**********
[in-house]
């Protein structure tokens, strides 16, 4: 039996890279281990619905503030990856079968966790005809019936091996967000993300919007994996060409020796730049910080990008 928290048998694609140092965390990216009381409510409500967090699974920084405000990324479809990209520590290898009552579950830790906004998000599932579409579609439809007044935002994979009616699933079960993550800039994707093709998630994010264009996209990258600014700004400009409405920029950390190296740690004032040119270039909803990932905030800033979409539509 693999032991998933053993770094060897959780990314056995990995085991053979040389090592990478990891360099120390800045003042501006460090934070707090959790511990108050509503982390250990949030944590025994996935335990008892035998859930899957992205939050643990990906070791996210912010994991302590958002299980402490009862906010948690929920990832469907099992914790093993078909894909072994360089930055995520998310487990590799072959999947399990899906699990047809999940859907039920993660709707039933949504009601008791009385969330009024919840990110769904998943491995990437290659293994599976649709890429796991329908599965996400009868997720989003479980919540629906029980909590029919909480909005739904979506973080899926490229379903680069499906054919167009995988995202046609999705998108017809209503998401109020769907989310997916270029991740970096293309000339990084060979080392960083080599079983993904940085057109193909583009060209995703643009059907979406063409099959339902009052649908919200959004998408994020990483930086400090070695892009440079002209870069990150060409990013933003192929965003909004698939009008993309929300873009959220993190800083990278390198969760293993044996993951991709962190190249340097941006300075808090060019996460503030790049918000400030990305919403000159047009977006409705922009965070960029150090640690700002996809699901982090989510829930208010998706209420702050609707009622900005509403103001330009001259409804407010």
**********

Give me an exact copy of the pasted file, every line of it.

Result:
[in-house]
């Protein structure tokens, strides 16, 4: 039996890279281990619905503030990856079968966790005809019936091996967000993300919007994996060409020796730049910080990008 928290048998694609140092965390990216009381409510409500967090699974920084405000990324479809990209520590290898009552579950830790906004998000599932579409579609439809007044935002994979009616699933079960993550800039994707093709998630994010264009996209990258600014700004400009409405920029950390190296740690004032040119270039909803990932905030800033979409539509 693999032991998933053993770094060897959780990314056995990995085991053979040389090592990478990891360099120390800045003042501006460090934070707090959790511990108050509503982390250990949030944590025994996935335990008892035998859930899957992205939050643990990906070791996210912010994991302590958002299980402490009862906010948690929920990832469907099992914790093993078909894909072994360089930055995520998310487990590799072959999947399990899906699990047809999940859907039920993660709707039933949504009601008791009385969330009024919840990110769904998943491995990437290659293994599976649709890429796991329908599965996400009868997720989003479980919540629906029980909590029919909480909005739904979506973080899926490229379903680069499906054919167009995988995202046609999705998108017809209503998401109020769907989310997916270029991740970096293309000339990084060979080392960083080599079983993904940085057109193909583009060209995703643009059907979406063409099959339902009052649908919200959004998408994020990483930086400090070695892009440079002209870069990150060409990013933003192929965003909004698939009008993309929300873009959220993190800083990278390198969760293993044996993951991709962190190249340097941006300075808090060019996460503030790049918000400030990305919403000159047009977006409705922009965070960029150090640690700002996809699901982090989510829930208010998706209420702050609707009622900005509403103001330009001259409804407010």